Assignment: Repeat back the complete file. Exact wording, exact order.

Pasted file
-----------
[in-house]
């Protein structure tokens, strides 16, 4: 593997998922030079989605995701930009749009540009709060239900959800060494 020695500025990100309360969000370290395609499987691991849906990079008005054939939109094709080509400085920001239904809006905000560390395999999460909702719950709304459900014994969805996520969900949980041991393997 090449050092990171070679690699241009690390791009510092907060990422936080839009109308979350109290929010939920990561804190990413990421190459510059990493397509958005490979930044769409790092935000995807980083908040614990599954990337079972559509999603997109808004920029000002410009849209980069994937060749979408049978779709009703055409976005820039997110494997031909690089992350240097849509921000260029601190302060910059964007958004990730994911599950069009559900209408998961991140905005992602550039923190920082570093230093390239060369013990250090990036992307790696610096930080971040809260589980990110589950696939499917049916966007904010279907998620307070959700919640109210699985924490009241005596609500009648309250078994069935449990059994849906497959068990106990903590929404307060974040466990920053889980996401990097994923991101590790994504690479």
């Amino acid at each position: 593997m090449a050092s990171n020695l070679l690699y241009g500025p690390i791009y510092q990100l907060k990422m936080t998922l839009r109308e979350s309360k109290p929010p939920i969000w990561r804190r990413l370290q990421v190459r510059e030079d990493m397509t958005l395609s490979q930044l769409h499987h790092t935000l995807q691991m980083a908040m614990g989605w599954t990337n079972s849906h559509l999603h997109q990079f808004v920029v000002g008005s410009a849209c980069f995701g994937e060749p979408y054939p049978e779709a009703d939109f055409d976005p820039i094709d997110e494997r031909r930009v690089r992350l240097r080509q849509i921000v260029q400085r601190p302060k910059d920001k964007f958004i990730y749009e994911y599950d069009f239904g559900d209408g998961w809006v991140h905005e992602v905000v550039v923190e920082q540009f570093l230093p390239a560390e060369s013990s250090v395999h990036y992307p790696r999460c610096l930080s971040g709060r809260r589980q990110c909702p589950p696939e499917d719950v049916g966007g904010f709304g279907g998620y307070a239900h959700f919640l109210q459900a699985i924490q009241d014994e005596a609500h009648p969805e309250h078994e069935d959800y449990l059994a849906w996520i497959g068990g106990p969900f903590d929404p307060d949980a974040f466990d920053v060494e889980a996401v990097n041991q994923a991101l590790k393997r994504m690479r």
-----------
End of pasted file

[in-house]
């Protein structure tokens, strides 16, 4: 593997998922030079989605995701930009749009540009709060239900959800060494 020695500025990100309360969000370290395609499987691991849906990079008005054939939109094709080509400085920001239904809006905000560390395999999460909702719950709304459900014994969805996520969900949980041991393997 090449050092990171070679690699241009690390791009510092907060990422936080839009109308979350109290929010939920990561804190990413990421190459510059990493397509958005490979930044769409790092935000995807980083908040614990599954990337079972559509999603997109808004920029000002410009849209980069994937060749979408049978779709009703055409976005820039997110494997031909690089992350240097849509921000260029601190302060910059964007958004990730994911599950069009559900209408998961991140905005992602550039923190920082570093230093390239060369013990250090990036992307790696610096930080971040809260589980990110589950696939499917049916966007904010279907998620307070959700919640109210699985924490009241005596609500009648309250078994069935449990059994849906497959068990106990903590929404307060974040466990920053889980996401990097994923991101590790994504690479």
């Amino acid at each position: 593997m090449a050092s990171n020695l070679l690699y241009g500025p690390i791009y510092q990100l907060k990422m936080t998922l839009r109308e979350s309360k109290p929010p939920i969000w990561r804190r990413l370290q990421v190459r510059e030079d990493m397509t958005l395609s490979q930044l769409h499987h790092t935000l995807q691991m980083a908040m614990g989605w599954t990337n079972s849906h559509l999603h997109q990079f808004v920029v000002g008005s410009a849209c980069f995701g994937e060749p979408y054939p049978e779709a009703d939109f055409d976005p820039i094709d997110e494997r031909r930009v690089r992350l240097r080509q849509i921000v260029q400085r601190p302060k910059d920001k964007f958004i990730y749009e994911y599950d069009f239904g559900d209408g998961w809006v991140h905005e992602v905000v550039v923190e920082q540009f570093l230093p390239a560390e060369s013990s250090v395999h990036y992307p790696r999460c610096l930080s971040g709060r809260r589980q990110c909702p589950p696939e499917d719950v049916g966007g904010f709304g279907g998620y307070a239900h959700f919640l109210q459900a699985i924490q009241d014994e005596a609500h009648p969805e309250h078994e069935d959800y449990l059994a849906w996520i497959g068990g106990p969900f903590d929404p307060d949980a974040f466990d920053v060494e889980a996401v990097n041991q994923a991101l590790k393997r994504m690479r």